Built in 1827, Chiseldon House was once part of a vast estate. In 1901 the owner, Mr Edward Nicholson-Browne, sold much of the land, splitting it up and selling it off in lots. In the 1940’s and 50’s the house was known by villagers as the “Big House”. Local rumour had it that the owner, Mr Tunnicliffe had bought Chiseldon House as a wedding present for his wife. He clearly had more luck than one of his predecessors who lost the house through his gambling.
The Tunnicliffe’s inherited a housekeeper called Miss Waud who seemed to pass from one owner to next with the house. Their gardener, Bert Hinder, kept the grounds in an immaculate condition with a lawn in front of the house serving as a mini golf course. Occasionally the village summer fete took place in the grounds keeping Mr Hinder extremely busy.
The area between the road and Chiseldon House was once thickly wooded making it impossible to spot from the road. Over the years however the trees have gradually been thinned out as the roads were widened and straightened improve access to the village.
Originally for the carriages, the old coach house later housed the motor car and during the war years it was pressed into service as the Headquarters of the village Auxiliary Fire Service. This was manned every night by local volunteers and the men were on duty whether the sirens went off or not. Even Miss Waud, the housekeeper, got involved and acted as secretary to the Fire Service.
There had long been rumours in the village about a subterranean passage leading from the house to a church or possibly a private chapel in the grounds. When Dr Borelli and his wife bought the house in 1964 several large underground rooms were discovered when a builder’s truck fell into a hole as the ground gave way.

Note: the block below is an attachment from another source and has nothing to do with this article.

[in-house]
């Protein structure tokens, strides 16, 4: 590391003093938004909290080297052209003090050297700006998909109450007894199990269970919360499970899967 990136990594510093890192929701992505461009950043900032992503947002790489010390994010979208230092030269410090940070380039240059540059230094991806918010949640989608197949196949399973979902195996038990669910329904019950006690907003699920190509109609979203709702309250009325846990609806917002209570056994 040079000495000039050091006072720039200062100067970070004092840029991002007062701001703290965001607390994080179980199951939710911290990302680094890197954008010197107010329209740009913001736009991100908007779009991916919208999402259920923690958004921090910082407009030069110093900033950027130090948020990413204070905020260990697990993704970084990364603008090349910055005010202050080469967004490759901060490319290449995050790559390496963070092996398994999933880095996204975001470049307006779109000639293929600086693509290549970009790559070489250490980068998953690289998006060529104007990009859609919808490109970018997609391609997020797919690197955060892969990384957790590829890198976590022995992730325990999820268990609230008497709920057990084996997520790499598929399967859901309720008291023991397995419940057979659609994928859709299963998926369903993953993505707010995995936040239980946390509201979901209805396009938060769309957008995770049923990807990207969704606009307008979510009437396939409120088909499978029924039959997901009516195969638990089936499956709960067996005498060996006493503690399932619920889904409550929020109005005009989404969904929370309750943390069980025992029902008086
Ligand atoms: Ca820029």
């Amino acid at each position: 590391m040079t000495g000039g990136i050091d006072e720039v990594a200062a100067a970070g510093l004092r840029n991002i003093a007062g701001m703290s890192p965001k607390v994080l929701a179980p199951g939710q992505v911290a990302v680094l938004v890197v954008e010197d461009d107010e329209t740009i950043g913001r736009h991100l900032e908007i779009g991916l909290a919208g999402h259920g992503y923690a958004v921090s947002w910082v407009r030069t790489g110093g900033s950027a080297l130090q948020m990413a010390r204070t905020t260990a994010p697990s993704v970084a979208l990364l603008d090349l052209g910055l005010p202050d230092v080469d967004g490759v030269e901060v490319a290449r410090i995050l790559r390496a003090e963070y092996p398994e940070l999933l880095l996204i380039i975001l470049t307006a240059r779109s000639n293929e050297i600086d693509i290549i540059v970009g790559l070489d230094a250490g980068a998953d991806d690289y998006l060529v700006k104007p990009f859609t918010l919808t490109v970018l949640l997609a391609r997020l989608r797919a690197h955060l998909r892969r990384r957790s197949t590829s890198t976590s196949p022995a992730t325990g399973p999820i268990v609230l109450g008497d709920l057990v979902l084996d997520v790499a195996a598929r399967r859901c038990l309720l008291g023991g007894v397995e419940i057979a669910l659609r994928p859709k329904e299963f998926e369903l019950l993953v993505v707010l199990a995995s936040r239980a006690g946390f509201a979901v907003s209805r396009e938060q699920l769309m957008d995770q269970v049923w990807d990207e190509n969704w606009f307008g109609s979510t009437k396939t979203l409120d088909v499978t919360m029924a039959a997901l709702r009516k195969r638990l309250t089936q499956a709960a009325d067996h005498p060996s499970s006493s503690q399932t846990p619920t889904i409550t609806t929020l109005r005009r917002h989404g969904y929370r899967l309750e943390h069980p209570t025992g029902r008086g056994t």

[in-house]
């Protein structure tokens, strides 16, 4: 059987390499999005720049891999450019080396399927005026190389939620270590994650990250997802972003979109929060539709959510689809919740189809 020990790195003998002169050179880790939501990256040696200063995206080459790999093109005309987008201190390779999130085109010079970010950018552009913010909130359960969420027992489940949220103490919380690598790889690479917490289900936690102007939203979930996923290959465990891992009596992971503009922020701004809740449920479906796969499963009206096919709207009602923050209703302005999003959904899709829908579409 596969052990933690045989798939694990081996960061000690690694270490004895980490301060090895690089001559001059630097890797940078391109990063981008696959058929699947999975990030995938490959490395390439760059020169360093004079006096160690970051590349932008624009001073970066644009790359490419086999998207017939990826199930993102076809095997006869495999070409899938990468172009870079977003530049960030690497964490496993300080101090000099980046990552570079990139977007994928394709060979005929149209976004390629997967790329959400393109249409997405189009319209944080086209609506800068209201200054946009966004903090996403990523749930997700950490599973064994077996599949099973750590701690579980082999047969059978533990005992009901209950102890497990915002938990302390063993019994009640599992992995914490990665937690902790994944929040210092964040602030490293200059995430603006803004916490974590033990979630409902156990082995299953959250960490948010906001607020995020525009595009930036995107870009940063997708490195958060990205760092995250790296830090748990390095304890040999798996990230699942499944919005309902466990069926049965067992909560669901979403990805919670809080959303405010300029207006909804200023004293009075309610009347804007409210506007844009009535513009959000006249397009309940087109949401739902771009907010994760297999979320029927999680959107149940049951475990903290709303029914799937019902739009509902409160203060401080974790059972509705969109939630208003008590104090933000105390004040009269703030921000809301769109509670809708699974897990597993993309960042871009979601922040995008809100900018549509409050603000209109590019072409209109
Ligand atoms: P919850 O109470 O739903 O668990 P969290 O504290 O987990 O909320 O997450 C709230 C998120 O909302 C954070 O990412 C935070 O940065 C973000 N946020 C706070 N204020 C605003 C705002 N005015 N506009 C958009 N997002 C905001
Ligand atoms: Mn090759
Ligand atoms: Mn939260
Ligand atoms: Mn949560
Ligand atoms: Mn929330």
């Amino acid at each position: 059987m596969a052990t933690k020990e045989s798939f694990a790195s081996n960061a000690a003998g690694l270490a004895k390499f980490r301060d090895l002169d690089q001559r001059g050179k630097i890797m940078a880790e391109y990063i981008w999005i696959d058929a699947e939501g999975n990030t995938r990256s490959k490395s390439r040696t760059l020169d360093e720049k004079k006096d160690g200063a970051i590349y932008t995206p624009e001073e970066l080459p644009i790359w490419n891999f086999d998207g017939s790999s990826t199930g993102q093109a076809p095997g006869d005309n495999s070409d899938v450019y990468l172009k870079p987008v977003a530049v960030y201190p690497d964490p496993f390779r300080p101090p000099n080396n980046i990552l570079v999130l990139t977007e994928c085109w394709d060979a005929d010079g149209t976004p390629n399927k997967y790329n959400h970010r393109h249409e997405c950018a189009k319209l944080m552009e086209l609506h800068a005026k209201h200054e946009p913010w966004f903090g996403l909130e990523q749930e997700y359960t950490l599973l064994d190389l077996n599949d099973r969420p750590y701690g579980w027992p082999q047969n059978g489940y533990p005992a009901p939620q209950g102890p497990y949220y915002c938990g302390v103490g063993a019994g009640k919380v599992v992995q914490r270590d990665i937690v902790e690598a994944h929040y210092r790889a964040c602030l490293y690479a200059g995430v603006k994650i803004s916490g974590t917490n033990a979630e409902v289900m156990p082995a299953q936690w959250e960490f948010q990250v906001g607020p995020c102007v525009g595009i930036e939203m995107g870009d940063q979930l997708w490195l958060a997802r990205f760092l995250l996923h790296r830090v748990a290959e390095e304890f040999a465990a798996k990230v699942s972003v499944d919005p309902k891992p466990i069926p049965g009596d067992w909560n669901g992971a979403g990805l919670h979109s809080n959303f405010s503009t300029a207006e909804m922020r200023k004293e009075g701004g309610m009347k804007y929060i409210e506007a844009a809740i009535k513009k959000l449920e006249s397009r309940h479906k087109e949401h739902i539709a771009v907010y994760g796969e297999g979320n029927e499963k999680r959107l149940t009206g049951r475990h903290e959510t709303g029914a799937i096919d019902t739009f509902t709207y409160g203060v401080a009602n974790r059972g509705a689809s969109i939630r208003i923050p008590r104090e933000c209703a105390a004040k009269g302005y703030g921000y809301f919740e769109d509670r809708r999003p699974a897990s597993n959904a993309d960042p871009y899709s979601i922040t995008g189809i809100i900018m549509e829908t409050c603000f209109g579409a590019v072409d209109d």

Later on more underground rooms were discovered during building work. At one time there was a malt house on the site so it is though that these mysterious rooms might be linked to that; perhaps used for drying hops or storing ale. In reality though, no one knows the truth.
Around Chiseldon House there were many cottages belonging to the estate some of which were tithe cottages for the estate workers and some of which were rented to workers from other local farms. Most of the cottages are now gone but four of them were knocked into one, now called Canney Cottage, which was once a dairy and was reputed to have sold the best cream in the parish.
Of course Chiseldon House is now a beautiful country house hotel. It is still set in stunning and immaculately maintained grounds which provide the perfect place for wedding drinks and photographs or somewhere to simply sit and relax.
The latest chapter in the history of this wonderful hotel sees new owners, brothers Mark and David Pennells, working hard to carefully develop Chiseldon House and make it a welcoming and unique place to visit, whether for business, a wedding or simply to enjoy afternoon tea in the garden.